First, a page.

Saturday, September 20, 2008

What I have learned from my father

When I was approached by my university alumni to write about my work experiences with the United Nations in East Timor and then Afghanistan, I did not know how to sum them up in a succinct manner. I was told that I have about a page only to illustrate my three years experience there.

There are too many stories to tell as the extensive personal experiences I had, in possibly two of the world's most untapped countries, were more significant and profound than just the confinement of my work. Hence, I would like to send a simple message which will hopefully provide an impact on our perception of what we call freedom and independence.

While growing up, my father has always tried to execute his paternal duties by imparting a great deal of his wisdom to my brother and I. But one, which would eventually become the most valued mantra is when he told me that the most important and perhaps under-rated solution to the world's suffering is for each individual to learn to be independent and self-sufficient.

His advice reverberates, “If each and every one of us is able to look after ourselves and not being a burden to our family and country, then there will be lesser problems in the world.” After serving three years in post-conflict countries like East Timor and Afghanistan, I finally learn and understand what he told me so many years ago.

The United Nations has invested massive political and development efforts in East Timor and Afghanistan by assisting both nations to rebuild through democratic means, at the request of their own people. During these times, the people's will towards independence and democracy were clear, with the exception of certain anti-democratic groups such as the Taliban in Afghanistan and pro-Indonesian sympathizers in East Timor.

They made it clear that they want to be free nations which will abide by democratic and human rights values. After all, the years of violence and destruction of family members and property have brought nothing but pure human sorrow and suffering. Hence, the international community, not just the United Nations, but also the European Union, various inter-governmental agencies, non-governmental organizations and donor countries welcomed these historical moves through political and economic interventions. The whole international movement was needless to say, inspired and hopeful.

A few years have passed since I was in East Timor, involving directly in the elections process. After all these years of efforts poured into the country, we all witnessed the recent riot and chaos in East Timor after what seemed to be the result of the armies' dissatisfaction towards the government.

This led to deaths of innocent people and the sacking of the former Prime Minister. What we have not left behind in that small country was the lesson that violence and bloodsheds do not solve any problems. But again, these people who have witnessed and experienced years of unrest and killings would have learned it better than most of us who are fortunate enough not to experience war.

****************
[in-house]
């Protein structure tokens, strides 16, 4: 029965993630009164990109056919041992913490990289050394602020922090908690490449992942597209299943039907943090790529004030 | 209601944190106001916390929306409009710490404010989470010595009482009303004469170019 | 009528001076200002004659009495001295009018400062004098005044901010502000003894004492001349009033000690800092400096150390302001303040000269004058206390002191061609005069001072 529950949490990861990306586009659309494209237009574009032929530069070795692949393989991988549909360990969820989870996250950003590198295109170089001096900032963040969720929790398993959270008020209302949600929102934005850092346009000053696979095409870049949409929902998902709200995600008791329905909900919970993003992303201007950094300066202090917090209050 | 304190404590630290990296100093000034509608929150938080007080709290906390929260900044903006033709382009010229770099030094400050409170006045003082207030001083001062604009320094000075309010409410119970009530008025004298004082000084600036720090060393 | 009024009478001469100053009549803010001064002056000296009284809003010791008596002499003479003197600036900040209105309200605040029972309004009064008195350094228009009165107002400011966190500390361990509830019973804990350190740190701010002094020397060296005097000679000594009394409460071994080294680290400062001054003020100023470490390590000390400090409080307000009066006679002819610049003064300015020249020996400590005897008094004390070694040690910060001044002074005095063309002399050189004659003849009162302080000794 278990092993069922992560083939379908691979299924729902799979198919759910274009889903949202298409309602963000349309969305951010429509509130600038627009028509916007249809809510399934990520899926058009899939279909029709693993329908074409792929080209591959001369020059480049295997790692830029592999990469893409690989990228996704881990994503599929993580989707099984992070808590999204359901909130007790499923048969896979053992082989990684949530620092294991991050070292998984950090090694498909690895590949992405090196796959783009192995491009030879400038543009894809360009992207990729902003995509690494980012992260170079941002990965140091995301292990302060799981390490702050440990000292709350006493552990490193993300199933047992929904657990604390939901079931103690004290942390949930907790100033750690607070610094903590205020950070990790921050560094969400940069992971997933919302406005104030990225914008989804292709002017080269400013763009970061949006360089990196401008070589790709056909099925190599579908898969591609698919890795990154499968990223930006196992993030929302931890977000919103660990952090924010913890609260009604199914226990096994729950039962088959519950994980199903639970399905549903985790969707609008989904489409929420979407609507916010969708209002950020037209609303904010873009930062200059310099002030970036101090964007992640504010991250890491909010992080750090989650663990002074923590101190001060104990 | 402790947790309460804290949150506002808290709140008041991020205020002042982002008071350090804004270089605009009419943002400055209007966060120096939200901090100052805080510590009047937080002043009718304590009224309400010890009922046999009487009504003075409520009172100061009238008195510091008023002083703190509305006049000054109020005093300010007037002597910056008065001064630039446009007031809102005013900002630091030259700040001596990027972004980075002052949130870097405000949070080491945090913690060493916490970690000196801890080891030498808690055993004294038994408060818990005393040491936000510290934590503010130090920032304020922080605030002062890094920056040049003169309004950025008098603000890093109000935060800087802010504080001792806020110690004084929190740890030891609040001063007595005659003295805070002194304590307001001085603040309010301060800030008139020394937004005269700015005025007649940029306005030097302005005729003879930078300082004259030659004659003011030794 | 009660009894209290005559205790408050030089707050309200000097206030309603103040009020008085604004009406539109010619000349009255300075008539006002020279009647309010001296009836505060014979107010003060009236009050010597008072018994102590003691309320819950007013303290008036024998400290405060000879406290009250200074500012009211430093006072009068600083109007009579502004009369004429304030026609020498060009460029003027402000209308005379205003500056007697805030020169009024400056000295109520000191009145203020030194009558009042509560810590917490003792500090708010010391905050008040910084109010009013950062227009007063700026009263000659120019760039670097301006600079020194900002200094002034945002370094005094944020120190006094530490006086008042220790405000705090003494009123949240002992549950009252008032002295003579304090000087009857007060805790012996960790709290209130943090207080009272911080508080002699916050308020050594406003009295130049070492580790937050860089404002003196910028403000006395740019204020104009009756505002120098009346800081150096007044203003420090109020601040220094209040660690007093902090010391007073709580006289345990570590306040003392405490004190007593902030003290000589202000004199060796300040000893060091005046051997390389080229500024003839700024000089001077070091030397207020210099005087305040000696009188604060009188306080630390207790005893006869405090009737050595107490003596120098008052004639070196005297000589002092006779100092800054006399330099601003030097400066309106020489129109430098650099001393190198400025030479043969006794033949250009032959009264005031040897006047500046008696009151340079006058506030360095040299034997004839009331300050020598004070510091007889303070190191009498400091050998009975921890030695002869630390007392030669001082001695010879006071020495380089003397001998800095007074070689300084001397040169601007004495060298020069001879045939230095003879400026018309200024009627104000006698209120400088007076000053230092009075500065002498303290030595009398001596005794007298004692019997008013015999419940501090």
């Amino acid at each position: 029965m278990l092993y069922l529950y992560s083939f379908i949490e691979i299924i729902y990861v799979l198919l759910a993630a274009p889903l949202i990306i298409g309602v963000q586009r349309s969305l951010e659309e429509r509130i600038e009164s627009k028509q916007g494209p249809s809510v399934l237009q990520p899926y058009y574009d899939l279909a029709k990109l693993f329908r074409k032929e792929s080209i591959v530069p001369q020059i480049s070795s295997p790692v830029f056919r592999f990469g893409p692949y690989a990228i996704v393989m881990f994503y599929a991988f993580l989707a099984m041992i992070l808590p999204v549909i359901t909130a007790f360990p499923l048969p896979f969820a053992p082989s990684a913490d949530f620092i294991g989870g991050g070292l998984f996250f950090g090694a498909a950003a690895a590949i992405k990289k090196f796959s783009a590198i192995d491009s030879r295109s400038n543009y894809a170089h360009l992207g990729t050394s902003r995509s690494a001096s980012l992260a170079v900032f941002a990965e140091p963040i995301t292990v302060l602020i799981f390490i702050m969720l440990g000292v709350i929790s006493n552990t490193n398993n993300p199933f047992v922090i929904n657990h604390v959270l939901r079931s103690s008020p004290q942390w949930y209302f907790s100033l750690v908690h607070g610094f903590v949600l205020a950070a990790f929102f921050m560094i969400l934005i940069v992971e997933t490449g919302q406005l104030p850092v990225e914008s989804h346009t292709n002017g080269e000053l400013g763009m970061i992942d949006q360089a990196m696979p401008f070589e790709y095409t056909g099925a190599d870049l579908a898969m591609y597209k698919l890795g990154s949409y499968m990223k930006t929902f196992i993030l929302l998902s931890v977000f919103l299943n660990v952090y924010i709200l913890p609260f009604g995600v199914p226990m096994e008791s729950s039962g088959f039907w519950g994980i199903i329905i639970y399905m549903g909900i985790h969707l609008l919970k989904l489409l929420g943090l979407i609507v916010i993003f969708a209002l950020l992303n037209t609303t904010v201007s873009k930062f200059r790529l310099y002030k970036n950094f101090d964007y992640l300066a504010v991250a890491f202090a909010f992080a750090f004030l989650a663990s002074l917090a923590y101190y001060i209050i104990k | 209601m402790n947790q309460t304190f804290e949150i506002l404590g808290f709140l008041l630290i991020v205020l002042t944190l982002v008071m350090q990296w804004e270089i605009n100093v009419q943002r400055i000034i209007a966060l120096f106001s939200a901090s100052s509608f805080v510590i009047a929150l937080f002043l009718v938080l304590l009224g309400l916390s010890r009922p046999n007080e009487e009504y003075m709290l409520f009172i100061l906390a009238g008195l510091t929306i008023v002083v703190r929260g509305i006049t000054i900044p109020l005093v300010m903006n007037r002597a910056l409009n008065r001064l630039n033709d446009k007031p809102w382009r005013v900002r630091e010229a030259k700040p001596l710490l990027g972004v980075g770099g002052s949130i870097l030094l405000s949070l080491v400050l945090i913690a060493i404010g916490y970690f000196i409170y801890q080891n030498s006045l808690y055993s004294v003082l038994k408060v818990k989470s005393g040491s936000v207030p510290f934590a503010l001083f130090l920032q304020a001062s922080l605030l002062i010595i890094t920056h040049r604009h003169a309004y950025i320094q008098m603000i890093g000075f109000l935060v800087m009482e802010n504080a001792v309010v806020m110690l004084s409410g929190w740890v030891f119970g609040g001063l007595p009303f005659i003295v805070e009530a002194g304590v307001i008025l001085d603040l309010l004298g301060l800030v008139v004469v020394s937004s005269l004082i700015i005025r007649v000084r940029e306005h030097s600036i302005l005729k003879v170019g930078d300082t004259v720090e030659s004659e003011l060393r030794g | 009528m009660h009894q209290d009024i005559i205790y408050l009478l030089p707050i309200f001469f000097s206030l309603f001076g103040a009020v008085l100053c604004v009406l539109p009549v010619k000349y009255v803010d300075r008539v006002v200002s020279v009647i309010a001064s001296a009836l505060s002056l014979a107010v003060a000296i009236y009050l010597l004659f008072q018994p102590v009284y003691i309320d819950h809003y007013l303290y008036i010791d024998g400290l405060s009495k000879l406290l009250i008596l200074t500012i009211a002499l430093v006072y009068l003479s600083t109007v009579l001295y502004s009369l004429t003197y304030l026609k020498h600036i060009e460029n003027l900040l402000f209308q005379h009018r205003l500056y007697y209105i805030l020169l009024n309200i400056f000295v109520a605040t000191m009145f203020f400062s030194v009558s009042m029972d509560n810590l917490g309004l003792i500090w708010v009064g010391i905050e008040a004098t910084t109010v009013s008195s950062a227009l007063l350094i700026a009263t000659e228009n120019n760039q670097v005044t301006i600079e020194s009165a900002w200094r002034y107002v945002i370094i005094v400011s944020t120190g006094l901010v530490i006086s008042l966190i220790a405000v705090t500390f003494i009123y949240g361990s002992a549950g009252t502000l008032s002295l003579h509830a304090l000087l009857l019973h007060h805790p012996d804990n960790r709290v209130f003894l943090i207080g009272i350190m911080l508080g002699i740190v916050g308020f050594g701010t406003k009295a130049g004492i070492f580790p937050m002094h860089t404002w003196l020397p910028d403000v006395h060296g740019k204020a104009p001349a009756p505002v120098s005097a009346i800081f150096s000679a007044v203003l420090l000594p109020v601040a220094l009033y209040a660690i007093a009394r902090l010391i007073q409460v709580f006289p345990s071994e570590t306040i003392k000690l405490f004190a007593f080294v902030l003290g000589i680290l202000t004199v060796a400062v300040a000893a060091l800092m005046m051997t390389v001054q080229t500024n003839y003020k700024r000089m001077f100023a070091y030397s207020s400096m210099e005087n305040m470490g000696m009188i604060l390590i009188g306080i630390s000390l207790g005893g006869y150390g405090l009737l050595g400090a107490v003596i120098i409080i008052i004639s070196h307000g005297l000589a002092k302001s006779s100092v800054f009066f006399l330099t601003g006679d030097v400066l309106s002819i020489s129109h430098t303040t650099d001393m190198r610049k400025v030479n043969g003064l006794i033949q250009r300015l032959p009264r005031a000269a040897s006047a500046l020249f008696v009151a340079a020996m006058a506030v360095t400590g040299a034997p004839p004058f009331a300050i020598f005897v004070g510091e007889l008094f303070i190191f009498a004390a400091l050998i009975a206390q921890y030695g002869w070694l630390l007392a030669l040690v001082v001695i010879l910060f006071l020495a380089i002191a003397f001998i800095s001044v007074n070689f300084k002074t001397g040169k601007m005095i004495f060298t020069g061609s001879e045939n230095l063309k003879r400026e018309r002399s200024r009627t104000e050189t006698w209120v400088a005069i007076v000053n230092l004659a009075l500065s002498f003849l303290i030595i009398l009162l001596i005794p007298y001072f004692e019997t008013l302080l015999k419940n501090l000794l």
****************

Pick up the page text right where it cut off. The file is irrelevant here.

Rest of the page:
In Afghanistan, apart from the obstacles and challenges casued by the Taliban, tribal and factional fighting are ongoing. Women and girls are still treated as sub-humans by their own family and community. All these in the name of greed, power and the misinterpretations of strict cultural and religious practices.

My opinion is that, unless the people themselves change, nothing else will. Until a post-war nation truly understands the impact of disunity and disrespect towards human rights and pledges not to ever see history repeats itself, our efforts are just in vain.

I personally do not agree that peace and unity can be imposed or forced upon. It has to come from within each individual although early education and exposure to human rights values can make a change. Direct force without the consent or will of the individual will only result in a situation of a landmine waiting to blow up at any time.

The recent warning given by our Minister of Culture, Arts and Heritage for corporate buildings and so called well-heeled houses to raise the Jalur Gemilang on Merdeka Day appears to be petty and unreasonable in my opinion. Patriotism itself cannot be imposed upon without the same will by the people. It would be meaningless and may I say, merely a fa├žade.

The degree of the rakyat's patriotism cannot be measured by the numbers of Jalur Gemilang flying on 31 August, particularly if it has been imposed upon. It is difficult for me as a rakyat Malaysia to feel patriotic when the government uses its power and intimidation like this.

I think it is time for countries that have been spared by the horrors of war to reevaluate what is really important and not to take what we already have for granted.

However, I have never regretted leaving the comfort and familiarity of my home to work in countries like this. By witnessing the ways of life in such countries firsthand has made me appreciate simple things like being able to buy goreng pisang at the warung on the roadside without fearing the possibility of an explosion caused by suicide bombers or being able to turn on the lights in the middle of the night just because there is electricity around the clock.

Above all, my own experiences have taught me to value my own freedom and independence, but what is more important for me to tell my future children is that in order to achieve that, we have to start by taking responsibility of our own lives.

If everyone can practice this mantra, then there will truly be lesser problems in the world today.

Written on 30 July 2006

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